If ruby played an important part in your family life, you can find out more about the rugby memories by following the face book page https://www.facebook.com/pages/Memories-Rugby-Football-Club/312378075572550?fref=ts. I have also included information about Alzheimer Scotland reminiscence network to, I hope you find it helpful and thank you for taking the time to read my blog.

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Alzheimer Scotland Reminiscence Networks (ASRN) was set up to support people living with and affected by dementia through participation in therapeutic intervention based groups. Originally set up as Football Memories, it was soon realised that there was an interest and demand for similar projects but with a focus on different interests. We now hold therapeutic sessions for football, rugby and shinty – with plans to include cricket, golf and even movie memories. You can find out more here http://www.alzscot.org/asrn

pic-4-ConvertImageLynne Stevenson, External Affairs Advisor for Nutricia Advanced Medical Nutrition.

@lynnekstevenson

I work with charities and key stakeholders to build credibility in Medical Nutrition, with an overall vision to have nutrition integral to healthcare.  I joined the BDA Scotland Board in July 2015, where we are all working together to raise the profile of Dietetics in Scotland, supporting our members and leading and shaping new models of Dietetic practice for the future.   I joined NDCAN, National Dementia Carers Action Network Group in June 2015.  In NDCAN, we all have personal experiences of caring for someone with Dementia, and are committed to campaigning and lobbying to improve the lives of those with Dementia and their families.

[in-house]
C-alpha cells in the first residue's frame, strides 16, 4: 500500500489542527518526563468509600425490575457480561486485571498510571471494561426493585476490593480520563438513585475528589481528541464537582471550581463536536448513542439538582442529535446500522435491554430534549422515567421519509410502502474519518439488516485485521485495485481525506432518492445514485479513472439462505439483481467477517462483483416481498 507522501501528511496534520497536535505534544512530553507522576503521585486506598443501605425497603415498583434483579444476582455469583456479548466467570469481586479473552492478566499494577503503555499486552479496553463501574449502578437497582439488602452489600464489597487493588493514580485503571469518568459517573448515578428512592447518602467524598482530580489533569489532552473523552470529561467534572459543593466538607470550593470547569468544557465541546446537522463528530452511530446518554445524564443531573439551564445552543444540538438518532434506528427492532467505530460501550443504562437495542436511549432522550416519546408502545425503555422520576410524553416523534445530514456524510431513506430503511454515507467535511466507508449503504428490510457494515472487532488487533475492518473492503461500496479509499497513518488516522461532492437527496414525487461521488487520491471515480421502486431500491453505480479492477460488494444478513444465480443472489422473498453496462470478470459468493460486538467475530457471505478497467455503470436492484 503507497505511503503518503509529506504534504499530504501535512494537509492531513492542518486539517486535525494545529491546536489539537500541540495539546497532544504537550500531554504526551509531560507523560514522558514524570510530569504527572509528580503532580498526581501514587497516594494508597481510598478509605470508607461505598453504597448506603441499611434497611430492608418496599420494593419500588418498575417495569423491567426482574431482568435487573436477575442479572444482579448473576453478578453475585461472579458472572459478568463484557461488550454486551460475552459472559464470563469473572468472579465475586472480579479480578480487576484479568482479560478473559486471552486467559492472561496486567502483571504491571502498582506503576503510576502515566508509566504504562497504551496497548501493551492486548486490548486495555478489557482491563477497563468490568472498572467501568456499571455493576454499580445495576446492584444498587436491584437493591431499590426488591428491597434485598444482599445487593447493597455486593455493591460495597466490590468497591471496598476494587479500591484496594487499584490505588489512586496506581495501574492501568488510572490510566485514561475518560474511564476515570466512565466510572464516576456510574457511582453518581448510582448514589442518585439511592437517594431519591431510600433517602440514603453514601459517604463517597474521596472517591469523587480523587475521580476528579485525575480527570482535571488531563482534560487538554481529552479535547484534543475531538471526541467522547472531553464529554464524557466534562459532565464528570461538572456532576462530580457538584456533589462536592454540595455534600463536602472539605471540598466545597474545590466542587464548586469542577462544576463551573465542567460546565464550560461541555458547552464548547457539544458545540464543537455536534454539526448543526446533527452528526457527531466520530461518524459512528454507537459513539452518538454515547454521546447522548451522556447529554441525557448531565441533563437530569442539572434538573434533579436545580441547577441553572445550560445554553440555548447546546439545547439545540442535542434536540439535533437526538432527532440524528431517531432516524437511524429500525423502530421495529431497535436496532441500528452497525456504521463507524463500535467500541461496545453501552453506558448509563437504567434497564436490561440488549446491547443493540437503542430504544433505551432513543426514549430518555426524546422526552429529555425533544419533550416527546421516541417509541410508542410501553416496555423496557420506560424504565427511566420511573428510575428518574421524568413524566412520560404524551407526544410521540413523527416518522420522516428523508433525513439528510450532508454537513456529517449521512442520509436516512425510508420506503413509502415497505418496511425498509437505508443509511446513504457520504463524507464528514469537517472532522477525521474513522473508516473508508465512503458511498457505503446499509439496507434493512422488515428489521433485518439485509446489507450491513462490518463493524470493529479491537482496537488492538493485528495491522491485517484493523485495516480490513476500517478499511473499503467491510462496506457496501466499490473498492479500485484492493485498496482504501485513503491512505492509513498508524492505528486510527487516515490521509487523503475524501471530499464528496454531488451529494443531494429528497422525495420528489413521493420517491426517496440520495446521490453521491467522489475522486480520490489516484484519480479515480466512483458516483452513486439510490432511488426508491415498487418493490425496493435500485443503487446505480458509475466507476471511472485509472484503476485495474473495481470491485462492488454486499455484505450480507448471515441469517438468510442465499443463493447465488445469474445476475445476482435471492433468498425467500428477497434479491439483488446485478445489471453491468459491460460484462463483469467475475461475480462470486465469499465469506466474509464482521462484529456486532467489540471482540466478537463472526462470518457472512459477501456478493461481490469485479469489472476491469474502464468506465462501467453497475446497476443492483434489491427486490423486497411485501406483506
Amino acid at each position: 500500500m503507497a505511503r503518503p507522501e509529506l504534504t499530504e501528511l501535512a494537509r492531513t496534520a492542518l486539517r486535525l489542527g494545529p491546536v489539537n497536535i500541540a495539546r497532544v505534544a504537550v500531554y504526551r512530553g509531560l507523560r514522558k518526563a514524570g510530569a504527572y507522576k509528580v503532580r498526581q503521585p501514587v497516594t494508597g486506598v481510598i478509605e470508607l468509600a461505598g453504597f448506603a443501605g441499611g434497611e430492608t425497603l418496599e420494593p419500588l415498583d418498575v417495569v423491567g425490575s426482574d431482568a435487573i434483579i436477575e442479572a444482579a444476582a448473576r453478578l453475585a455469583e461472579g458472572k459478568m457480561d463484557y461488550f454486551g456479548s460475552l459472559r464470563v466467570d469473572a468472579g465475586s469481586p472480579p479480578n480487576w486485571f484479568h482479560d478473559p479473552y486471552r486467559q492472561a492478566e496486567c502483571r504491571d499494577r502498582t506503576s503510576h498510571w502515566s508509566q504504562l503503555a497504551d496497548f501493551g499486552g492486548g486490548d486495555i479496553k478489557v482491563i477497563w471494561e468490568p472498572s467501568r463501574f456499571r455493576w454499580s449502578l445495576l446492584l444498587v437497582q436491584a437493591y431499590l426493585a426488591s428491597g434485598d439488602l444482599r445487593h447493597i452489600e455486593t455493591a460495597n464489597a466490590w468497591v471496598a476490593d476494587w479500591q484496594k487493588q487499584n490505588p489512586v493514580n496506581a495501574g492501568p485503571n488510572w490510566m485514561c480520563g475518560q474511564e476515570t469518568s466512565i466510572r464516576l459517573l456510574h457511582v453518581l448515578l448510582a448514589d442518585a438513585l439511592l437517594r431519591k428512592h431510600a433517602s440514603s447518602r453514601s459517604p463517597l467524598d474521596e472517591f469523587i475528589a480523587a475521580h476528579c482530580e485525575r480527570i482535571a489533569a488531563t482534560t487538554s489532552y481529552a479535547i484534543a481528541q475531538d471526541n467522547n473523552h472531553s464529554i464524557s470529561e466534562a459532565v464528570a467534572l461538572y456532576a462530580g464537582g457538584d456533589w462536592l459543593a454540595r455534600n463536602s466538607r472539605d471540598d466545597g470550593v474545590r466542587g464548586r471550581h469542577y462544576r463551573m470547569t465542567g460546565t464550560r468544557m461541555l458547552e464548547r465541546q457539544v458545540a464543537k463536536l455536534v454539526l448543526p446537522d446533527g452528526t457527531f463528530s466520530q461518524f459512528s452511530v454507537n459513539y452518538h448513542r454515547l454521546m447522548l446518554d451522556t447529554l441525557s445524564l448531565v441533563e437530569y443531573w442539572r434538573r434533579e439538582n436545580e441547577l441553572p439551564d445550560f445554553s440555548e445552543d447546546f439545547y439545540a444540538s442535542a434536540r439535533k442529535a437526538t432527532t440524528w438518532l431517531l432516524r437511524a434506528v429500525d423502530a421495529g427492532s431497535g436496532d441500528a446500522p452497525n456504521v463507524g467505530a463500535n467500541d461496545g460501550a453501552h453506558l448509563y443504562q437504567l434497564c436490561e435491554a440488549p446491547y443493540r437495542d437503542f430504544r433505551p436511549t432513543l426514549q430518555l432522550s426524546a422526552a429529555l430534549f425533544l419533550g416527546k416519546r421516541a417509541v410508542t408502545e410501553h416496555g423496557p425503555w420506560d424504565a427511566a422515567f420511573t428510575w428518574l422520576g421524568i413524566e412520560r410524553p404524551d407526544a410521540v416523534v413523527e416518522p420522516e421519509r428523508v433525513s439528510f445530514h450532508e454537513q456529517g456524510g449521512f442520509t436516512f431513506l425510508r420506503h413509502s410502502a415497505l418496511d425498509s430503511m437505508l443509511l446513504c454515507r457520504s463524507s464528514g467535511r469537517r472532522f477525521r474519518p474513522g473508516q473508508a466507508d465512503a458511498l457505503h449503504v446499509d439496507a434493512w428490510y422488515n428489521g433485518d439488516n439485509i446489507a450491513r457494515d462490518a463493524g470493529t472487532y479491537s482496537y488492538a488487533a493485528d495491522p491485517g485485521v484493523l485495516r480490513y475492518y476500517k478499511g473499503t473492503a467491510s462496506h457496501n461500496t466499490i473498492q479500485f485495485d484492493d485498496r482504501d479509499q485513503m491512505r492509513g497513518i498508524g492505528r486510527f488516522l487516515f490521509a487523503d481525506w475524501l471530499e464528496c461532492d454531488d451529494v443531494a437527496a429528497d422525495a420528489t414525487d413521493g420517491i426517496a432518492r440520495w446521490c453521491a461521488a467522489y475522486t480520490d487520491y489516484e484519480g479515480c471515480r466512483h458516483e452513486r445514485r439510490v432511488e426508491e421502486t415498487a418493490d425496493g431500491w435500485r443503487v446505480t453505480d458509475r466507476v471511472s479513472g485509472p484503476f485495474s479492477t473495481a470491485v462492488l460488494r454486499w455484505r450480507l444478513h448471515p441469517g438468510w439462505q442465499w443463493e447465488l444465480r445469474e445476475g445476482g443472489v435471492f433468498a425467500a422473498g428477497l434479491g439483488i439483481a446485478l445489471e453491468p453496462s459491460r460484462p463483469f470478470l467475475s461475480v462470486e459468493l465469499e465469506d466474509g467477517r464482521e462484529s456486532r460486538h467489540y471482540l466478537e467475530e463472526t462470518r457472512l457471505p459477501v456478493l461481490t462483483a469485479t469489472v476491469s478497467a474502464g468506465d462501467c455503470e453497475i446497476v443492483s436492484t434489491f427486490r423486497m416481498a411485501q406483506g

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2 thoughts on ““Rugby Memories: a personal story”

  1. Well done Lynne! I wish I could find a way to spend as much quality time with my mum, and to help make a difference for others who have this horrible disease. You are a star and I’m sure you’ve made such a difference to both your dad and so many other people caring for other sufferers. Although most of the time mum is still pretty coherent, I can see the familiar signs appearing more often on a weekly basis and juggling her needs with looking after two young children is very difficult, as you will know! I guess as her condition worsens, the things that stimulate her and our conversations will become more limited…. I just have to work out what these things are!
    I too believe that nutrition has a major part to play here, and in so many other ways. We totally underestimate its economic value and much more emphasis must be placed on it. Maybe I’ll return to the nutritional ring one day!

    • Hi Caroline, so lovely to hear from you again, Keeping a connection with your mum is so important. Photo books of favourite family members and occasions are so valuable, and can stimulate so much dialogue. Sport and rugby was dads thing, so I knew rugby memories would work for him. Alzheimer Scotland have also set up movie memories, perhaps your mum would benefit from this?
      I totally agree about the importance of good nutritional care in Dementia. Dad has had times where he needed medical nutrition to help recover from chest infections, and now the majority of his meals are fortified. Getting in quick with prescribed nutritional supplements has averted a nutritional crisis and got him back in track.
      Take care and let me know if I can help you at all